Supporting Both Handle and Value Subclasses

Basic Knowledge

The material presented in this section builds on knowledge of the following information.

Key Concepts

Handle-compatible class is a class that you can combine with handle classes when defining a set of superclasses.

  • All handle classes are handle-compatible.

  • All superclasses of handle-compatible classes must also be handle compatible.

HandleCompatible — the class attribute that defines nonhandle classes as handle compatible.

Handle Compatibility Rules

Handle-compatible classes (that is, classes whose HandleCompatible attribute is set to true) follow these rules:

  • All superclasses of a handle-compatible class must also be handle compatible

  • If a class explicitly sets its HandleCompatibility attribute to false, then none of the class's superclasses can be handle classes.

  • If a class does not explicitly set its HandleCompatible attribute and, if any superclass is a handle, then all superclasses must be handle compatible.

  • The HandleCompatible attribute is not inherited.

A class that does not explicitly set its HandleCompatible attribute to true is:

  • A handle class if any of its superclasses are handle classes

  • A value class if none of the superclasses are handle classes

Defining Handle-Compatible Classes

A class is handle compatible if:

  • It is a handle class

  • Its HandleCompatible attribute is set to true

The HandleCompatible class attribute identifies classes that you can combine with handle classes when specifying a set of superclasses.

Handle compatibility provides greater flexibility when defining abstract superclasses, such as mixin and interface classes, in cases where the superclass is designed to support both handle and value subclasses. Handle compatibility removes the need to define both a handle version and a nonhandle version of a class.

A Handle Compatible Class

For example, consider a class named Utility that defines functionality that is useful to both handle and value subclasses. In this example, the Utility class defines a method to reset property values to the default values defined in the respective class definition:

classdef (HandleCompatible) Utility
      function obj = resetDefaults(obj)
         % Reset properties to default and return object
         mc = metaclass(obj);  % Get meta.class object
         mp = mc.PropertyList; % Get objects
         for k=1:length(mp)
            % For each property, if there is a default defined,
            % set the property to that value
           if mp(k).HasDefault  && ~strcmp(mp(k).SetAccess,'private')
              obj.(mp(k).Name) = mp(k).DefaultValue;

The Utility class is handle compatible. Therefore, you can use it in the derivation of classes that are either handle classes or value classes. See Getting Information About Classes and Objects for information on using meta-data classes.

Return Modified Objects

The resetDefaults method defined by the Utility class returns the object it modifies, which is necessary when you call resetDefaults with a nonhandle object. It is important to implement methods that work with both handle and value objects in a handle compatible superclass. See Modifying Objects for more information on modifying handle and value objects.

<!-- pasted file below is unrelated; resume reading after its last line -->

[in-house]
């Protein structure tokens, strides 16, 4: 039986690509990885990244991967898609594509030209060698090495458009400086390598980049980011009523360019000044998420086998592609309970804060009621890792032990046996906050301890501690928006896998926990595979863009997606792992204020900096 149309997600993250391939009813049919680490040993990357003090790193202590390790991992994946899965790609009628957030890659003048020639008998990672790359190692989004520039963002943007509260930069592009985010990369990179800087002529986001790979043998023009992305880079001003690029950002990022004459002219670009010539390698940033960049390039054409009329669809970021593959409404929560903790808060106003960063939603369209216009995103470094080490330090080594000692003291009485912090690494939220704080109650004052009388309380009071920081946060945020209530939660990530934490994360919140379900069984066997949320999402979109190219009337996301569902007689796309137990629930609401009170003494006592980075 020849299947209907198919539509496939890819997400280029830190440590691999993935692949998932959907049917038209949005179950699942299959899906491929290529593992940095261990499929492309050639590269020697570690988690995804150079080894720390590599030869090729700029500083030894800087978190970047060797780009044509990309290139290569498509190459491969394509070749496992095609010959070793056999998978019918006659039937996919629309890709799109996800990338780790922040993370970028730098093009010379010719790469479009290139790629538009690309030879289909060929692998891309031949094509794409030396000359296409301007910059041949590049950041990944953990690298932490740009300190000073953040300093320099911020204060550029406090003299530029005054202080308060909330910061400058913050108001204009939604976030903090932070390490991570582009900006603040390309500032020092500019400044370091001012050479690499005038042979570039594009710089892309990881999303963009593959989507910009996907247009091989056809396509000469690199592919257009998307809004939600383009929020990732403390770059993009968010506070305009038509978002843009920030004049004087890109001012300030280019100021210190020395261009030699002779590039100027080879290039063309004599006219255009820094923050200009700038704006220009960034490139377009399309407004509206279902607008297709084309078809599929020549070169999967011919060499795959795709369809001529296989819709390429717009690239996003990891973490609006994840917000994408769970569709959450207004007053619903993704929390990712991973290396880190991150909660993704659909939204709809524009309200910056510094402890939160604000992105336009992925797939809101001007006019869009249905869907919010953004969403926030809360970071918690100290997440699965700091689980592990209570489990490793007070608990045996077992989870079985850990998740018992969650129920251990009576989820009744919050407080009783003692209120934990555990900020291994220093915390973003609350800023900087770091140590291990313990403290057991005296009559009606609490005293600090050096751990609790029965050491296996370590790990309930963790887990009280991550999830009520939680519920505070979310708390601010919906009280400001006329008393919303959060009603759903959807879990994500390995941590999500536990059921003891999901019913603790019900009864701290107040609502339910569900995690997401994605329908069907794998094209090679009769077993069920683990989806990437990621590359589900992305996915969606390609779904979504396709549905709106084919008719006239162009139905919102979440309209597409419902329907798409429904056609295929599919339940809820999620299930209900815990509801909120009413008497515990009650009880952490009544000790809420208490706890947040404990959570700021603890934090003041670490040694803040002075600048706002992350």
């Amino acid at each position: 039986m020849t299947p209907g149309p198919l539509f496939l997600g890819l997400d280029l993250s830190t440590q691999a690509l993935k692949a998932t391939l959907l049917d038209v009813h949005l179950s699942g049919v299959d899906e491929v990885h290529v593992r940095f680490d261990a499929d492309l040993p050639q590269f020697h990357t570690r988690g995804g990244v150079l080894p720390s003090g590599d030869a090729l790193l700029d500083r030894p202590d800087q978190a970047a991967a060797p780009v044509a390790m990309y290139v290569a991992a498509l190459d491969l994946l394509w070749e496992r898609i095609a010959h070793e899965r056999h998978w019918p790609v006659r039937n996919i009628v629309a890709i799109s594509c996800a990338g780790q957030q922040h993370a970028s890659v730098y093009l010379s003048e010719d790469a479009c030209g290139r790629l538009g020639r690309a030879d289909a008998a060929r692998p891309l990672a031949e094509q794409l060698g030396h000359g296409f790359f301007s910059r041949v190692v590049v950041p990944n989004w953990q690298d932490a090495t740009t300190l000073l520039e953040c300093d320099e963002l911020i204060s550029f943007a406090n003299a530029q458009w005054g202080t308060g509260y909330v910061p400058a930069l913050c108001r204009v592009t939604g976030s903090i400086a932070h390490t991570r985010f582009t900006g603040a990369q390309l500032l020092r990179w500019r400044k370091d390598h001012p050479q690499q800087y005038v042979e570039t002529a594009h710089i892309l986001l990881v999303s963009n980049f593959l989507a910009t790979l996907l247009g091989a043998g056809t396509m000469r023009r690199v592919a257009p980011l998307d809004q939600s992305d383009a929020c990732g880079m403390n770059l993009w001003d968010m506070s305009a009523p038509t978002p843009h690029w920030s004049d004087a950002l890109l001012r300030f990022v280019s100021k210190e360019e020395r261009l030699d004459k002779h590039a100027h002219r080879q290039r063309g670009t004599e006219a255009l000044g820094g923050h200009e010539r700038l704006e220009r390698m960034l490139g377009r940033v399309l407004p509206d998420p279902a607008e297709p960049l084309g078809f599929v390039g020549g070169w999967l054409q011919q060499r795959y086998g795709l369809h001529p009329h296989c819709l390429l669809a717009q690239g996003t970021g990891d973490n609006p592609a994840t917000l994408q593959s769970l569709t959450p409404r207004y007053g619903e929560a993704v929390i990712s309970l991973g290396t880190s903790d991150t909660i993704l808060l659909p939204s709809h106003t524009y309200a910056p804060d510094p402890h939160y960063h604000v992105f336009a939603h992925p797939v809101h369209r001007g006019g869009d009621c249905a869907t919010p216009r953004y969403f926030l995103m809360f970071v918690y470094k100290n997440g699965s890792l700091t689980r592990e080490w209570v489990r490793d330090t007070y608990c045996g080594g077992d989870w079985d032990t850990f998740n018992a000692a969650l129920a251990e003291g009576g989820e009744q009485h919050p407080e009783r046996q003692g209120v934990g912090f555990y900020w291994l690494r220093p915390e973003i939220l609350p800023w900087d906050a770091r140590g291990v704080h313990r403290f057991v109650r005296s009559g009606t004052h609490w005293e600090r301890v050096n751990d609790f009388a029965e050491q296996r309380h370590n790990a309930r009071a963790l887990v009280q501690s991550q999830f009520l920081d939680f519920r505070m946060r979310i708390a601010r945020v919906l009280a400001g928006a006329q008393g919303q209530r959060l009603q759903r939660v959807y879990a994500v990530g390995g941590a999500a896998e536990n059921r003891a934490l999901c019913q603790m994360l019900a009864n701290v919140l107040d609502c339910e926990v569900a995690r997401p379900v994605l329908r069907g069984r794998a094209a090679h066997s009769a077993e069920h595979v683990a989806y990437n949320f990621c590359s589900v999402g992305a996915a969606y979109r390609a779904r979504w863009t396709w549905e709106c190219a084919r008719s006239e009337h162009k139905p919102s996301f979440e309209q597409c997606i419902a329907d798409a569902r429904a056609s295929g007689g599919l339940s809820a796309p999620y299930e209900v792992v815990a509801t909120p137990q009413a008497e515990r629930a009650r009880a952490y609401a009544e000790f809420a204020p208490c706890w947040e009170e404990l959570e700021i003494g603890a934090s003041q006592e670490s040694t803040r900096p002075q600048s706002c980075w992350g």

Consider the behavior of a value class that subclasses the Utility class. The PropertyDefaults class defines three properties, all of which have default values:

classdef PropertyDefaults < Utility
      p1 = datestr(rem(now,1)); % Current time
      p2 = 'red';               % Character string
      p3 = pi/2;                % Result of division operation

Create a PropertyDefaults object. MATLAB® evaluates the expressions assigned as default property values when the class is first loaded, and uses these same default values whenever you create an instance of this class in the current MATLAB session.

pd = PropertyDefaults with properties:

    p1: ' 4:54 PM'
    p2: 'red'
    p3:  1.5708

Assign new values that are different from the default values:

pd.p1 = datestr(rem(now,1));
pd.p2 = 'green';
pd.p3 = pi/4;

All pd object property values now contain values that are different from the default values originally defined by the class:

pd = 

  PropertyDefaults with properties:
    p1: ' 5:36 PM'
    p2: 'green'
    p3: 0.7854

Call the resetDefaults method, which is inherited from the Utility class. Because the PropertyDefaults class is not a handle class, you must return the modified object for reassignment in the calling function's workspace.

pd = pd.resetDefaults
pd = 

  PropertyDefaults with properties:

    p1: ' 4:54 PM'
    p2: 'red'
    p3: 1.5708

If the PropertyDefaults class was a handle class, then you would not need to save the object returned by the resetDefaults method. However, to design a handle compatible class like Utility, you need to ensure that all methods work with both kinds of classes.

Subclassing Handle-Compatible Classes

According to the rules described in Handle Compatibility Rules, when you combine a handle superclass with a handle-compatible superclass, the result is a handle subclass, which is handle compatible.